The next Sunday, a very sunny day, Lucy, Mrs. Honeychurch, Charlotte, and Minnie Beebe are all preparing to go to church. George, Freddy, and Cecil are not going. Lucy sees a book that Cecil has been reading, called “Under a Loggia.” She thinks of how Cecil knows so much more than her, as when recently he corrected her when she mixed up two Italian painters.
Lucy has broken free of Charlotte’s influence, but is now under Cecil’s, as she thinks of him almost as a teacher. He is overly concerned with getting the names of painters right, but lacks the aesthetic sensibility and ability to take in beauty that George and Lucy share.
As the ladies prepare to go to church, Minnie doesn’t want to go, wondering why she can’t stay with the men. Mrs. Honeychurch speaks up in favor of church, and insists that Minnie come. After church, Mrs. Honeychurch and Lucy stop by the Emersons’ home. Mr. Emerson meets Mrs. Honeychurch and tells her that he likes his new home, but feels bad for ruining the Miss Alans’ plan to move in there.
The issue of church reveals the cultural schism between young and old and between men and women, as the more traditional of the group go to church. Religious devotion is another aspect of culture that is changing with the move into the 20th century. Emerson again shows his concern for other people.
George doesn’t feel any regret for taking the Miss Alans’ place, and talks about how “there is a certain amount of kindness,” in the world. Mrs. Honeychurch thinks she agrees but doesn’t quite grasp what he’s saying. She says that Freddy is eager to play tennis with George today, and so George joins the Honeychurches in their carriage to go back to Windy Corner.
George again has elaborate, vague, quasi-philosophical ideas about the world. The older Mrs. Honeychurch thinks she agrees, but doesn’t quite understand his modern, youthful ponderings.
In the carriage, George greets Charlotte. Something in his eye suggests to Lucy that George has not told anyone about their kiss, and she is relieved. She thinks to herself, “He does not love me. No. How terrible if he did!” Back at Windy Corner, everyone has lunch.
Lucy convinces herself that she does not want George to love her, but this is merely a lie she is telling herself. Her excessive concern about and interest in George shows that she has other feelings toward him.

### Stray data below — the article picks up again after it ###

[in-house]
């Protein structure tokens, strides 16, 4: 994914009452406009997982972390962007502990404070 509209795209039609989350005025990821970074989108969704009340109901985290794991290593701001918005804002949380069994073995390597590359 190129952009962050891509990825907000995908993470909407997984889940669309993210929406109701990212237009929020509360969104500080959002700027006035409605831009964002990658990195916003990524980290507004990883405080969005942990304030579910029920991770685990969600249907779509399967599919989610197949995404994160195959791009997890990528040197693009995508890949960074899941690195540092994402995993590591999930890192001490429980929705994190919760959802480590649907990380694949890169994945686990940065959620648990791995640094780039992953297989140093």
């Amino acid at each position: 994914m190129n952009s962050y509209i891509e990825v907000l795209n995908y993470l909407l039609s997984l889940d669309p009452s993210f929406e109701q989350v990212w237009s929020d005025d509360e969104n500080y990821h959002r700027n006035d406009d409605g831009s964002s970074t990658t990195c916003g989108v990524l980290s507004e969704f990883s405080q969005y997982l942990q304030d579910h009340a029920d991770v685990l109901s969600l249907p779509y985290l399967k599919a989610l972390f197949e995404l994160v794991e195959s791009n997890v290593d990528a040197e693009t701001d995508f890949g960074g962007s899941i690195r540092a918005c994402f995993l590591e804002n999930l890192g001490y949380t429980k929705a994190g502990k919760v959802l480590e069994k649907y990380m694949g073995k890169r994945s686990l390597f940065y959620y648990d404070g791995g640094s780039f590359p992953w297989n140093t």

After lunch, Lucy plays the piano. Cecil requests a particular song, but she stops playing instead. Then, George walks over, and she starts playing it. Embarrassed that it seems like she would play piano for George but not for Cecil, Lucy stops, and the men decide to play tennis. Cecil declines to play, though, so Lucy fills in for him. While playing tennis, Lucy remembers when she fainted after the man’s death in Florence, and how George talked to her on the riverboat. She looks around the outdoors and thinks how beautiful the landscape is.
Another issue of beauty and art—in this case music—separates Lucy and Cecil, but brings George and her together, as she will play music for George but not for her own fiancé. As Lucy’s real feelings for George threaten to come to the surface, she is more inclined to notice the natural beauty of the landscape around her. Her love and her appreciation of beauty seem to be connected.
After tennis, Cecil reads aloud to George and Lucy from the novel he is reading, which he finds comically bad. The novel is set in Florence, and before long Lucy realizes that it is actually Miss Lavish’s novel, written under a pseudonym. Cecil says that all modern books are bad, and doesn’t want to read anymore of it aloud. Lucy thinks that Cecil is behaving annoyingly this afternoon.
That Cecil expresses disdain for all modern books suggests that he is a traditional, old-fashioned man. There is also a bit of irony in the comment, since he is a character in precisely a modern book. The more time Lucy spends around George, the more she realizes that she may not really love Cecil.
Lucy asks George what he thinks of the view from Windy Corner. George says that all views are alike, “because all that matters in them is distance and air.” He says that his father says the only perfect view is “the view of the sky straight over heads.” Lucy finds this fascinating and pays more attention to George than to Cecil, who becomes frustrated. Lucy tries to make it up to him by asking him to read more of the novel.
Lucy and George again bond over an aesthetic matter—the appreciation of views. George’s notion of a perfect view suggests absolute freedom with the open expanse of the sky. Lucy is becoming more and more interested in George and less and less interested in Cecil.
Cecil flips to a passage from the novel, in which the heroine is sitting on a riverbank in spring covered in violets. A man comes up to her, embraces her, and kisses her. Realizing what this scene was modeled on, Lucy is shaken, and suggests that everyone go inside for tea. Cecil, George, and Lucy walk together through a shrubbery, but then Cecil realizes he has forgotten the book by the tennis court. He goes back to get it, leaving George and Lucy in the bushes. George kisses Lucy, before Cecil rejoins them.
The scene in the novel shocks Lucy because she thought that the kiss was a secret, but it may also shock her because it reminds her of her feelings for George. Unlike Cecil, George acts impulsively—almost involuntarily—on his passion and kisses Lucy, again outside. The outdoor setting may suggest a brief freedom from societal constraints.